I run into two problems shortly after I make it to the third floor. First, I'm out of health potions. If I die, I lose all the items in my inventory, and I'd like to avoid that. Second, my inventory is full. You can increase how many items you can store in your shop but backpack inventory is locked to 20 slots, and Moonlighter forces you to make careful use of them. Some items can only be placed in certain rows, some curse the items adjacent to them, some become the items adjacent to them, and some can even send items back to your shop's storage. Knowing what items to keep and how to arrange them is critical to a good dungeon run.
I'm out of gas, so I spend a few hundred gold to activate my teleporter and return home. It's a one-way trip, but I'll unlock a Diablo-esque two-way portal before long. It's nighttime now, so I stash my loot and prepare for round two, trading my sword and shield for a spear, which I come to prefer thanks to its awesome advancing charge. My second trip to the golem dungeon goes more smoothly—partly because I know what to expect, but mainly because I was able to use some items and gold from my first trip to upgrade my gear with the help of the town blacksmith and enchantress. By investing in the town and clearing certain requirements, I can get other helpful NPCs to move to Rynoka Terraria-style, and it seems like that should be a priority.
I wake up the next morning eager to sell yesterday's haul. I can only showcase four items at once until I upgrade my shop, so I set out the shiniest items I have, assign a reasonable-sounding price to each, and open the shop to the public. Pricing is tricky because while materials like tree roots and iron bars have clear uses and descriptions, items like golem schematics and gold runes are more abstract. Thankfully you can wishlist gear you want to craft so you always know what items you need for yourself.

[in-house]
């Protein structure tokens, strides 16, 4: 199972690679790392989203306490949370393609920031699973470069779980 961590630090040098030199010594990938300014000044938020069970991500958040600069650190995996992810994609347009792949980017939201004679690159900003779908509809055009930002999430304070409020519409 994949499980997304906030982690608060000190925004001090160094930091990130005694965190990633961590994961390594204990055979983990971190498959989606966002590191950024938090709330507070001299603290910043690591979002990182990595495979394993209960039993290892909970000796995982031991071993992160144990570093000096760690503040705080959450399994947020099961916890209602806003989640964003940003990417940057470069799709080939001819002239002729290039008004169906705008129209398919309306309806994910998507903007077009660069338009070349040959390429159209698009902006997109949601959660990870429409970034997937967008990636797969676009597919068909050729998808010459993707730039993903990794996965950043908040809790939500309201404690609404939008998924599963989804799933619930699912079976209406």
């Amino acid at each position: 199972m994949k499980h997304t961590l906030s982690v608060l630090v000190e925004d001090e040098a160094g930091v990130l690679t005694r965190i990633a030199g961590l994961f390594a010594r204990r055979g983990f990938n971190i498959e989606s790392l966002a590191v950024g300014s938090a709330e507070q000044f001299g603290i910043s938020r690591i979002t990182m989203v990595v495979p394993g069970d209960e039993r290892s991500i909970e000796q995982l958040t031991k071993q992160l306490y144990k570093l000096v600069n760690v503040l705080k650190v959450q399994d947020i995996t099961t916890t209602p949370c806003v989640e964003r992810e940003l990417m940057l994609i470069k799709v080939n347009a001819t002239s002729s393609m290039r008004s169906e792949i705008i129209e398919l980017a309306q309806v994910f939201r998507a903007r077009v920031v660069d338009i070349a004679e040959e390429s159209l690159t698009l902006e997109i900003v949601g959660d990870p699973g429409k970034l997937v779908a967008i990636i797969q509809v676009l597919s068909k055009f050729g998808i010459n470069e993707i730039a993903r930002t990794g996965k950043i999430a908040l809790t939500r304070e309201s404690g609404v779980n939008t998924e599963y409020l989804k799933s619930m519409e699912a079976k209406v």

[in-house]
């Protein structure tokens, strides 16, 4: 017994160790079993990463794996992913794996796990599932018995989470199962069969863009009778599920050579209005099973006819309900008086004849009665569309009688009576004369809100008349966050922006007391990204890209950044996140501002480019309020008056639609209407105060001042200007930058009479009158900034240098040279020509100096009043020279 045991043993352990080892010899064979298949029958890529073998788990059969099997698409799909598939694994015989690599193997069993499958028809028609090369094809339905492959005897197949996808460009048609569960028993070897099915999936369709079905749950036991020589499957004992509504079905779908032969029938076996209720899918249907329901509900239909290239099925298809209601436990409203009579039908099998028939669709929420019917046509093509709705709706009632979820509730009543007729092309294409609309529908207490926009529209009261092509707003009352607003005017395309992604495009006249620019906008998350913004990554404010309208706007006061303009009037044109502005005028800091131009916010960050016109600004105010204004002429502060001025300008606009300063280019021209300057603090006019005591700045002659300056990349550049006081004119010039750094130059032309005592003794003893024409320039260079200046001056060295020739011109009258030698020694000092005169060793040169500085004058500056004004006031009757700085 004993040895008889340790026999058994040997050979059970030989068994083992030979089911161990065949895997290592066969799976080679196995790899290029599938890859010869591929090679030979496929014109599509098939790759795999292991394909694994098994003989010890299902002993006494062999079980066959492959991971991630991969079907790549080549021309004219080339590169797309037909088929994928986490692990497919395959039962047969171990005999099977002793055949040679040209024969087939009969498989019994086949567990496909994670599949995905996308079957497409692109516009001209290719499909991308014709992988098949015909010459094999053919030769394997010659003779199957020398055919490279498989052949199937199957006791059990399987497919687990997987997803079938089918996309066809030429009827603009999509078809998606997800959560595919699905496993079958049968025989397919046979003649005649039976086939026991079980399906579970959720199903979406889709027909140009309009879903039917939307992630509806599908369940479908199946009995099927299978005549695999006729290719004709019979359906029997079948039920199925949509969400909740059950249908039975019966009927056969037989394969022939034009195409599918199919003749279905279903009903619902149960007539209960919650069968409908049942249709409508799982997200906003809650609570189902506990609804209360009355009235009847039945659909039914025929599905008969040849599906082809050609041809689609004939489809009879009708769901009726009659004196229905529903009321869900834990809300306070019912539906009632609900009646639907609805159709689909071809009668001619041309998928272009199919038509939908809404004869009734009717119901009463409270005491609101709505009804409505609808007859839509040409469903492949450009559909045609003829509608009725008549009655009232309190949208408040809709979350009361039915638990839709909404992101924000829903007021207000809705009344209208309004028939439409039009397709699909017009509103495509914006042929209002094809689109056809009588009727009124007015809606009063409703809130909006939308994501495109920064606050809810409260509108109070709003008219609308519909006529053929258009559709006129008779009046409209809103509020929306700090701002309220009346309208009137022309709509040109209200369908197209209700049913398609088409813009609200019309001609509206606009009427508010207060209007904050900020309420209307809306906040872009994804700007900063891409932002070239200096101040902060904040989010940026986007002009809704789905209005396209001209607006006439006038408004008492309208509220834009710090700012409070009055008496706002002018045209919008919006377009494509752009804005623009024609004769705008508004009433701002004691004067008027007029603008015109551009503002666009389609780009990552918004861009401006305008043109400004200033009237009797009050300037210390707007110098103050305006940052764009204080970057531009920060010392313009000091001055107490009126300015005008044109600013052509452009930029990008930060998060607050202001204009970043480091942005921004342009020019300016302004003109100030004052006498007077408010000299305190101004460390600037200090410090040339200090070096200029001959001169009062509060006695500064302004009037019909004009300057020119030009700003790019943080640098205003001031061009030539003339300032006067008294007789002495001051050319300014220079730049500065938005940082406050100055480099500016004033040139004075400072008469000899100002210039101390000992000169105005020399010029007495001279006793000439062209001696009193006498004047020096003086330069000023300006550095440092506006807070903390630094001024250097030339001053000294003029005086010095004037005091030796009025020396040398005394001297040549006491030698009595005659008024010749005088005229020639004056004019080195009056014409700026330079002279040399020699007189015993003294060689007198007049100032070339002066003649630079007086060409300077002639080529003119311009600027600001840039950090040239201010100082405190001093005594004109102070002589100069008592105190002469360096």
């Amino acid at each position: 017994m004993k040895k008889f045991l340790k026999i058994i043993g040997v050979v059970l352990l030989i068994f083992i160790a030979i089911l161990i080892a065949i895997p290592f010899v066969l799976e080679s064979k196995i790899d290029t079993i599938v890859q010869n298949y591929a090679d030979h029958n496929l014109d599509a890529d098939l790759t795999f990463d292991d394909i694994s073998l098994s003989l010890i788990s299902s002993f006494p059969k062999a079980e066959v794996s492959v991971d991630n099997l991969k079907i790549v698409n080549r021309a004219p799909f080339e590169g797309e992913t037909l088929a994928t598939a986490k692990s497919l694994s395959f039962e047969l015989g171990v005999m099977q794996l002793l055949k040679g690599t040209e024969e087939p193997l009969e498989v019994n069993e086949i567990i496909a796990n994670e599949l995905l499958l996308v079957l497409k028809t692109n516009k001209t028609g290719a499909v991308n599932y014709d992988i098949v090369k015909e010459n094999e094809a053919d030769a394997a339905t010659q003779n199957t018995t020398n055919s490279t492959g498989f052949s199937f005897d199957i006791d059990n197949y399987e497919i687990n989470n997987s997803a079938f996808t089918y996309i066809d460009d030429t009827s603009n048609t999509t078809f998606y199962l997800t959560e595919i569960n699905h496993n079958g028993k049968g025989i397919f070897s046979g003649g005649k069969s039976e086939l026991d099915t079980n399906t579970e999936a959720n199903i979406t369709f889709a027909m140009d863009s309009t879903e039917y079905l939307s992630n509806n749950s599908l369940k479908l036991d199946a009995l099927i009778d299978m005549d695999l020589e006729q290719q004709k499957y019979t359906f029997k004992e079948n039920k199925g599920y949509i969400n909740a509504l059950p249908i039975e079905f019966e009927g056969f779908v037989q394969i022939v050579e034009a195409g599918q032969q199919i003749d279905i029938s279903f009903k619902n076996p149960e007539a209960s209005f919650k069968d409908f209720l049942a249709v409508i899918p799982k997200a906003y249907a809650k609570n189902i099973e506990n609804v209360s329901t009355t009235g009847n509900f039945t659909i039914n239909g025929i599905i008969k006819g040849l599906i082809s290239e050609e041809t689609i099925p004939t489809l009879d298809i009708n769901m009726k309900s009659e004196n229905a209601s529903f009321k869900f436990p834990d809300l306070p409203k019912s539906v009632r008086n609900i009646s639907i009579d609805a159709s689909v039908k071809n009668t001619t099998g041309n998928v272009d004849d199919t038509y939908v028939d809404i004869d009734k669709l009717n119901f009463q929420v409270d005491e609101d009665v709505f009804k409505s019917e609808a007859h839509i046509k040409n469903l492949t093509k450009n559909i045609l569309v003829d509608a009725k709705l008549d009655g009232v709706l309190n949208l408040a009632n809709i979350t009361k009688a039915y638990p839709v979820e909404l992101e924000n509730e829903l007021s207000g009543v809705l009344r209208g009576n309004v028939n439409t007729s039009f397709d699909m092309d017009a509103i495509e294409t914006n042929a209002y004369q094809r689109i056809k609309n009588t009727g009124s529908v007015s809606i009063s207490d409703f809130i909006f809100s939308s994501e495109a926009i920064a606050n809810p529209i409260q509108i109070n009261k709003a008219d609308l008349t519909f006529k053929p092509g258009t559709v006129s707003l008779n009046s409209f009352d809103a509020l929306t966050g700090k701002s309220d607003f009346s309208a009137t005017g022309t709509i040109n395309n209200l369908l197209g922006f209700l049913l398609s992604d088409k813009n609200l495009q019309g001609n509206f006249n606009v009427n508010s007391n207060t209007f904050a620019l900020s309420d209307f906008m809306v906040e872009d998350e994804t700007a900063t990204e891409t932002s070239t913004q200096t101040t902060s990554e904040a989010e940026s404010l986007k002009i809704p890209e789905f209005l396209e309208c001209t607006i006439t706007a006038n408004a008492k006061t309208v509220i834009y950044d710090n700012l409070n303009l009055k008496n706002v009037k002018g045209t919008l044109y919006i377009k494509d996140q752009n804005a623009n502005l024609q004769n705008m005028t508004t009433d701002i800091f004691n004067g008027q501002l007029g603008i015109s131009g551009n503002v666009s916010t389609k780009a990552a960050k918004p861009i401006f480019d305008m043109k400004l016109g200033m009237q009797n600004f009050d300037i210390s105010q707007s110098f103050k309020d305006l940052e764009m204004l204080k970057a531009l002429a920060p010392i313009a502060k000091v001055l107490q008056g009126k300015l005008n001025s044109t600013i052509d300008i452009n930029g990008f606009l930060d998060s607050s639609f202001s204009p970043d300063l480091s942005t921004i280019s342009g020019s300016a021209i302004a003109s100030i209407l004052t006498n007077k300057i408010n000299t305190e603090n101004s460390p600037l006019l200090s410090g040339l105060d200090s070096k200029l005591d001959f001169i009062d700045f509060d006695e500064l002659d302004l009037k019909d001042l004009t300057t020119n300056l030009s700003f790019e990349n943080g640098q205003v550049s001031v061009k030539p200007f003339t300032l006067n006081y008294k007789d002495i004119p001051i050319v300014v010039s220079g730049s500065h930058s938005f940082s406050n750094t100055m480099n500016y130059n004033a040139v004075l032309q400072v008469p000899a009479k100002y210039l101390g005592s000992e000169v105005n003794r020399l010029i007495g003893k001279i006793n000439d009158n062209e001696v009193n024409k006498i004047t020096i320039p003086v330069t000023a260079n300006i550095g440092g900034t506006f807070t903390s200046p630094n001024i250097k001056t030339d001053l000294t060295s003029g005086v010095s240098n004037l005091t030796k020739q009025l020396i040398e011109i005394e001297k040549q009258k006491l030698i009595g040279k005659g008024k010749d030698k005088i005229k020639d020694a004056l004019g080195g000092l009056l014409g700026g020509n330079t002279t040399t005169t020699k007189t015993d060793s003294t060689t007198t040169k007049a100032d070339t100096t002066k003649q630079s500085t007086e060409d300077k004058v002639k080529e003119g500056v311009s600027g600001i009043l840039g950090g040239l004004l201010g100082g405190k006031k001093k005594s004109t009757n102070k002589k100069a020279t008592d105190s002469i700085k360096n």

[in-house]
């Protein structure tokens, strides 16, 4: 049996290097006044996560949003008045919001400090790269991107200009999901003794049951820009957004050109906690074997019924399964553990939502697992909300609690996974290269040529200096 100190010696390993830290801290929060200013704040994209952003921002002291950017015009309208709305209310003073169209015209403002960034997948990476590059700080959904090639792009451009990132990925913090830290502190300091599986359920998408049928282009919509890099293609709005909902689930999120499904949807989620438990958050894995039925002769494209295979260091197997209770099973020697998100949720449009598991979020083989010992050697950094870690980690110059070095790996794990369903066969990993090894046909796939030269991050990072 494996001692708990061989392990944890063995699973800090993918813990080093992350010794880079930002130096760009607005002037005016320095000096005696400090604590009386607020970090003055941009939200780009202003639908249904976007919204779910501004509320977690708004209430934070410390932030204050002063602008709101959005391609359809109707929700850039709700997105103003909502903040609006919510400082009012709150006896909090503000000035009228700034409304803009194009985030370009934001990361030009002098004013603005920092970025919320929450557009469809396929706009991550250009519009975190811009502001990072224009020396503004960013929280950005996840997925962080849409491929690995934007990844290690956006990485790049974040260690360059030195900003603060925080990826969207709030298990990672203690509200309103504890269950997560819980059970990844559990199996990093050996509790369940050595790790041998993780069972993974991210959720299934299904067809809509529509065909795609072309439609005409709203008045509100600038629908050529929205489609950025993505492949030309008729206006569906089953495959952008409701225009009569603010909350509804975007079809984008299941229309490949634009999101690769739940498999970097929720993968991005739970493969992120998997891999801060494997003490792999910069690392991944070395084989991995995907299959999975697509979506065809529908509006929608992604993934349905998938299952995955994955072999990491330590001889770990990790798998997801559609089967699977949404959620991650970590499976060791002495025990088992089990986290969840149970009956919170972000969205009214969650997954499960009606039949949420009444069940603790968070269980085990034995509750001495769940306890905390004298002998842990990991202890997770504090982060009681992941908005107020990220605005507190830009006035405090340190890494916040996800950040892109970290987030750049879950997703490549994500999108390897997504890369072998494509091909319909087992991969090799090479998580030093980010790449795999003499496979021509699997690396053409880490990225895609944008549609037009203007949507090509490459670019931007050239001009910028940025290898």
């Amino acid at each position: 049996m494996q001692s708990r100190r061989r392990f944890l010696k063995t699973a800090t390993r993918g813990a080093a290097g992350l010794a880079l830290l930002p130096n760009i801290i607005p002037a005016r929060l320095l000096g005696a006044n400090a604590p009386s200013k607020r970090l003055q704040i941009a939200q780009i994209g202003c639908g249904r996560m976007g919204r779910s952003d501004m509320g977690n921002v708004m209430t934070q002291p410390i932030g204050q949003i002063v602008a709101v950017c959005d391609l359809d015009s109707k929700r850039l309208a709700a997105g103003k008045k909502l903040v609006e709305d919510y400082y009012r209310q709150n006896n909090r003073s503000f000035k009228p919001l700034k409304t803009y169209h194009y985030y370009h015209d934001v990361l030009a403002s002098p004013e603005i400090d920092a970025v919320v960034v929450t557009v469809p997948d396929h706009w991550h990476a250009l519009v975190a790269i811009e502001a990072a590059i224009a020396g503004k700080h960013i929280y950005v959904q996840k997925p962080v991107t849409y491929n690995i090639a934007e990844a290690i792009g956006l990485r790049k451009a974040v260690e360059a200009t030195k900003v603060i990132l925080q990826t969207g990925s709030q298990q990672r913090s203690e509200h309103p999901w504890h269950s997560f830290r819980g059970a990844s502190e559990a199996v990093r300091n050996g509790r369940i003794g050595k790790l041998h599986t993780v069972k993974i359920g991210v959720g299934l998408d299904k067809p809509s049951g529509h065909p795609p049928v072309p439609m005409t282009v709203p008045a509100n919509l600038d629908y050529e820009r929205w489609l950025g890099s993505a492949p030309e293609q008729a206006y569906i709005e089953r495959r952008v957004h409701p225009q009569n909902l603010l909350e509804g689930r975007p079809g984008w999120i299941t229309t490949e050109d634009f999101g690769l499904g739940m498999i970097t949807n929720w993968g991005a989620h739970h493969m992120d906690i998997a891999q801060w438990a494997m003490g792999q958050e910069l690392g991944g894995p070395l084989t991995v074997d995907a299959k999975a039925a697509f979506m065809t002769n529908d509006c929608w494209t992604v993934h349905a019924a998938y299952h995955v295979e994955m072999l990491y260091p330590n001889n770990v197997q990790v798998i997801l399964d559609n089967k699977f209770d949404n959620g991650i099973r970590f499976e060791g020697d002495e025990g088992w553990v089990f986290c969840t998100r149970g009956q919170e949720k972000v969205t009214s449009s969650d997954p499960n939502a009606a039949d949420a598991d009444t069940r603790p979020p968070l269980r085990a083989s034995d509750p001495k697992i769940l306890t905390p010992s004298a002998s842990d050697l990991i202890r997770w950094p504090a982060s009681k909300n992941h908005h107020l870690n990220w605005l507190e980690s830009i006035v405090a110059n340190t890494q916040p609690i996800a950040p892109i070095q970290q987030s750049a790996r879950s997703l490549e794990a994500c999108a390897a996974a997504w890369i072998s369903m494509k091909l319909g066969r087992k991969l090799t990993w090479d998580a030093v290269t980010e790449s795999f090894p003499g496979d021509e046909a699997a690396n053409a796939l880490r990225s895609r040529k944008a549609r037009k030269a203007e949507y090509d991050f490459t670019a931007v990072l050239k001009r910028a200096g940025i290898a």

Customers slowly trickle in and appraise my wares, and to my dismay, a barrage of frowny faces appears over their heads. Apparently everything is too expensive. Well, screw you too, customers. I worked hard to get those rare, no-doubt priceless thingamajigs. You think you're gonna find thingamajigs of this quality just lying around?
Unphased, my customers start to leave, so I begrudgingly lower my prices. My wares are actually selling now, so I replace them with new items as shelves open up. Something catches my eye when I list an ancient book for 200 gold. An old man wanders over to it and, rather than a frowny face, an ecstatic smiley face with gold coin eyes appears over his head. Evidently I just sold some kind of primo first edition hardback for peanuts. I'm tempted to raise all my prices out of spite, but I put on my best merchant's smile and close out the day.
I managed to sell enough random bullsh—I mean priceless treasures to afford a new pair of pants and a fresh batch of potions, so I stock up before heading to the dungeon a third time. Then a fourth time, and a fifth. Suddenly it's been a few hours. My shop is twice as big, I'm decked out in full iron platemail, my spear is sharper than ever, and I'm finally at the first boss: a really big golem. A really big golem with a penchant for AoE, to be precise. I promptly get my iron ass handed to me and am spat out in town square, sans items. I didn't even put a dent in the shop upgrades, let alone the dungeons, and quite frankly I want some revenge. So, like I said, I can't wait to moonlight again.